The shipping industry has witnessed standardization challenges for many years.

Most of the data shared among different systems were difficult to interpret and incompatible to other programs. Such scenarios ended up creating inefficiencies in terms of how data could be used downstream. In the recent past, the need to standardize information became even more urgent to improve shipping in the global market. This need gave way to initiatives that would allow the non-profits, Digital Container Shipping Association (DCSA) and Bureau International des Containers (BIC), to collaborate and establish a database of various facilities in the supply chain across 160 countries. DCSA and BIC became the driving forces of the harmonization project to adopt a digitalized platform to eventually improve container tracking capabilities throughout container facilities.

The project became a reality through contributions from stakeholders not limited to shipping lines, cargo owners, equipment providers, logistic companies and other organizations affiliated with the supply chain. The efforts of the cooperating parties helped develop a uniform naming system. Eventually 11,000 facilities from more than 160 countries worldwide were realized for the database. Each code uniquely following a three-tier structure creating homogenize identification.

According to the DCSA, the codes used to identify the facilities consist of a structured address, 9-character BIC Facility Code and the GPS coordinates. DCSA Track & Trace now utilizes BIC Facility Code to follow activity within the supply chain. Roughly 30,000 facility codes have been reviewed to align with the standardized identifications. One of the major milestones of this platform is the ability of various systems from different facilities to recognize these codes. It is thus seamless to determine the status and location of a container at any given time if they are uploaded into the database. Some of the locations identified in the system include the depots, M&R vendors, and container yards among other supply chain container facilities.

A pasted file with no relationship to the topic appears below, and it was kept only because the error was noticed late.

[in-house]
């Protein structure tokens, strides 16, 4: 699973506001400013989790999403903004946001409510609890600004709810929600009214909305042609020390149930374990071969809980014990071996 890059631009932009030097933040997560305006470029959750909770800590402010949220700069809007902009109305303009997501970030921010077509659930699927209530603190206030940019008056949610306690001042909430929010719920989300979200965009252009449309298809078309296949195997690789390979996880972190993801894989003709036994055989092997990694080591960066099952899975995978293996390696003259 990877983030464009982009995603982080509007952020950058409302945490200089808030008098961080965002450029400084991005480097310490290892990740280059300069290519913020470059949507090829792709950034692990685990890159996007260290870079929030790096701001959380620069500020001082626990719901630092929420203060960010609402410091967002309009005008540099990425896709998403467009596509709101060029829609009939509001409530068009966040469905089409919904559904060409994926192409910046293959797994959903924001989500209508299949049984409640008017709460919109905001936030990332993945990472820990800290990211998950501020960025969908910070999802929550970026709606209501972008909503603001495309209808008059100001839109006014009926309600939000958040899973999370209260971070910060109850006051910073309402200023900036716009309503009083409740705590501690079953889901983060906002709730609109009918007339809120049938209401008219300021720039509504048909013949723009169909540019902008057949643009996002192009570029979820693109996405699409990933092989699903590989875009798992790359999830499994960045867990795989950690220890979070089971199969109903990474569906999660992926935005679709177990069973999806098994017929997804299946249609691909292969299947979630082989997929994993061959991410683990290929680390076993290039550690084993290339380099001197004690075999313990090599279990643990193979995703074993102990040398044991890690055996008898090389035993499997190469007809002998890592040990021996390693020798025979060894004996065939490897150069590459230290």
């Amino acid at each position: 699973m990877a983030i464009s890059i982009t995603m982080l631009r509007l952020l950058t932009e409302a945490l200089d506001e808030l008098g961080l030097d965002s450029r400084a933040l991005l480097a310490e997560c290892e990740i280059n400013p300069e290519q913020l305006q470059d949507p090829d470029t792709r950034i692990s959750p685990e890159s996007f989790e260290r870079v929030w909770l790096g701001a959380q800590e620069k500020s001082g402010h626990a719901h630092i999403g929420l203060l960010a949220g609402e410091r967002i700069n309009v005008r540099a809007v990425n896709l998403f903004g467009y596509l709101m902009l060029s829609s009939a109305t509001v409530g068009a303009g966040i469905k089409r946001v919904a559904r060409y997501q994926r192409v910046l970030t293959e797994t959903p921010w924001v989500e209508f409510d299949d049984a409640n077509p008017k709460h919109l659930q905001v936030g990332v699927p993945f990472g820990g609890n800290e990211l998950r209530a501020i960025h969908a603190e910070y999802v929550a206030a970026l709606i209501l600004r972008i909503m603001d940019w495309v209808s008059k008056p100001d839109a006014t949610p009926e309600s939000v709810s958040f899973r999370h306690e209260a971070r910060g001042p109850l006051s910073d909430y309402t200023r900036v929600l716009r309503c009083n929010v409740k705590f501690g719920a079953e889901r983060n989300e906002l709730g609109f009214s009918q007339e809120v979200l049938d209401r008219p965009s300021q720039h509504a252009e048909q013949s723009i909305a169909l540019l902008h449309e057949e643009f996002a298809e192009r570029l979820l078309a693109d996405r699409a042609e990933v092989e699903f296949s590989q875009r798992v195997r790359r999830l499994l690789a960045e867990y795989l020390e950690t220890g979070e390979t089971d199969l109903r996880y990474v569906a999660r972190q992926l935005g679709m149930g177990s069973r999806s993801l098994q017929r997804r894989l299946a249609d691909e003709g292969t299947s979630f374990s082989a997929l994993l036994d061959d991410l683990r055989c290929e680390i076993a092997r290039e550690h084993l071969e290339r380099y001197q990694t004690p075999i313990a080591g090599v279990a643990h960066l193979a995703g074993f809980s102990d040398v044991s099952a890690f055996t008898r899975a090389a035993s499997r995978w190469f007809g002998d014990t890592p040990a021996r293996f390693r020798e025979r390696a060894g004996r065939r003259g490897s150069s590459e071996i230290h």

The implementation phase began by identifying existing facility codes through Machine Learning Techniques.

The project witnessed nearly 30,000 facility codes from ten major lessors and carriers allowing for the development of not only storing the codes, but also giving provision for more codes in the future. The end product of this process developed an API that is currently hosted on SwaggerHub. The API application provides supply chain participants access to standardized codes for every container facility. The database consists of a one-stop location for accessibility to both BIC Facility Codes and the SMDG Ocean Terminal Codes.

Cargo owners, leasing companies, ocean carriers, equipment providers and logistic companies are all projected to benefit from the central database. The realization of harmonized codes are meant to make the communication easier among all players in the industry including motor carriers, lessor, lessee, and telematics providers. In the future, the system is expected to be equipped with geo-features to allow automated tracking of smart containers and other assets. This will also instantly confirm the facility in which the container is located at any given time.